Much has been written on men’s capacity to cite themselves, and rate their skills higher than women are wont to. I find this confidence is taught to boys at an early age, and derided in girls. It is such that by the time both reach adulthood, men can exercise selfishness so well it is pardonable if not commendable; while women, when they decide or are compelled to express the same, fumble about clumsily. If they fail, they are scorned for conforming to the common conception of femininity; if they succeed, they are chastised for aspiring to masculinity. Therefore, to be an African, a woman and a writer is to be non-conforming; to be all three successfully and proudly is a potent political act of protest. This is cause for celebration.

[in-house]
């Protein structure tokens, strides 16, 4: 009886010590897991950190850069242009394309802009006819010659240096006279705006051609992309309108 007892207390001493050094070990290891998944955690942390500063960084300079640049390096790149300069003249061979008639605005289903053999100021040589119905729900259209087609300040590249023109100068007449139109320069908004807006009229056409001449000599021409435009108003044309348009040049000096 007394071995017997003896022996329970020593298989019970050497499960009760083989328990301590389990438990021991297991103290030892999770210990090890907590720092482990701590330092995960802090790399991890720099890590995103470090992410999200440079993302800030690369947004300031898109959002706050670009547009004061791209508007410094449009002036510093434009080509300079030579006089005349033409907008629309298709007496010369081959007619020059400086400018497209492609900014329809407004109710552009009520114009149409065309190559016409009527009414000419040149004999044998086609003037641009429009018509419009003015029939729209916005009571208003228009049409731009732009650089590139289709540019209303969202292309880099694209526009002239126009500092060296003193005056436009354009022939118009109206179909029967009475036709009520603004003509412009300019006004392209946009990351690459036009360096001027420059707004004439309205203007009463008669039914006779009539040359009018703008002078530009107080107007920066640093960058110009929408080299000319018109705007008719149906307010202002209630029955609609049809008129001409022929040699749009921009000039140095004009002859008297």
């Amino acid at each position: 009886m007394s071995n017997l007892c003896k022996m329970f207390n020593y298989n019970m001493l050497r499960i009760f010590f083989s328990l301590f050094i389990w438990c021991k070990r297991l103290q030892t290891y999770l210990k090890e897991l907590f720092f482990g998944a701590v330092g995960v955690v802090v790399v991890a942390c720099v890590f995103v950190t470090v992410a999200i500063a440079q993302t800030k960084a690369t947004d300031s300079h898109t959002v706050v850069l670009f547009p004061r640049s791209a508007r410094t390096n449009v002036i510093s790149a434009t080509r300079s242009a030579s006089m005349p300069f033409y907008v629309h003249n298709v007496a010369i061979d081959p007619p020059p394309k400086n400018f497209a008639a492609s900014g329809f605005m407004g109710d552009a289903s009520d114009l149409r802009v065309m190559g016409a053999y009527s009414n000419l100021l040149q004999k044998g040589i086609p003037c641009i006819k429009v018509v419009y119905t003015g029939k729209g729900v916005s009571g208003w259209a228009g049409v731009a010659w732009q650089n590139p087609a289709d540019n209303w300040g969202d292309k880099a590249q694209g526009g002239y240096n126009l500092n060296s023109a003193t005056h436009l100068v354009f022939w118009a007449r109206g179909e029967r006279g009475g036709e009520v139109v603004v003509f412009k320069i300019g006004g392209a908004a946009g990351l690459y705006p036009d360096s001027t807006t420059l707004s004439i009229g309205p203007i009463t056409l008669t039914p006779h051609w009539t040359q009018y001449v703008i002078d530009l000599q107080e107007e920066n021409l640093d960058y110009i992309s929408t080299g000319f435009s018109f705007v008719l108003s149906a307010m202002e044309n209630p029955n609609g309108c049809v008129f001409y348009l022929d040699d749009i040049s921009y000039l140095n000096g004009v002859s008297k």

I think an informal measure of success now for African women writers and academics might be this: do people pretend to have read your work because they are so ashamed of their cultural incompetence? How many friends do you know who claimed to have read and “loved” Moby Dick, War and Peace, Paradise Lost, the Iliad etc.? While this may seem silly, I argue it speaks to a greater issue: are works by African women writers so embedded in the literary establishment and popular psyche that reading them is a justifiable measure of one’s social engagement?

They should be.

So once the hype dies down, I would hope we not only continue to recognize Chimamanda Adichie, Mamle Kabu, Lauren Beukes and Yewande Omotoso, but also Flora Nwapa, Taos Amrouche, Miriam Tlali and even Queen Hatshepsut. Our collective demand for a bigger fraction of the sky requires us to plant our feet firmly on a foundation countless, and often nameless, women before us have established. To do this, we must reclaim these women from the clutches of anonymity and write their names in the stars.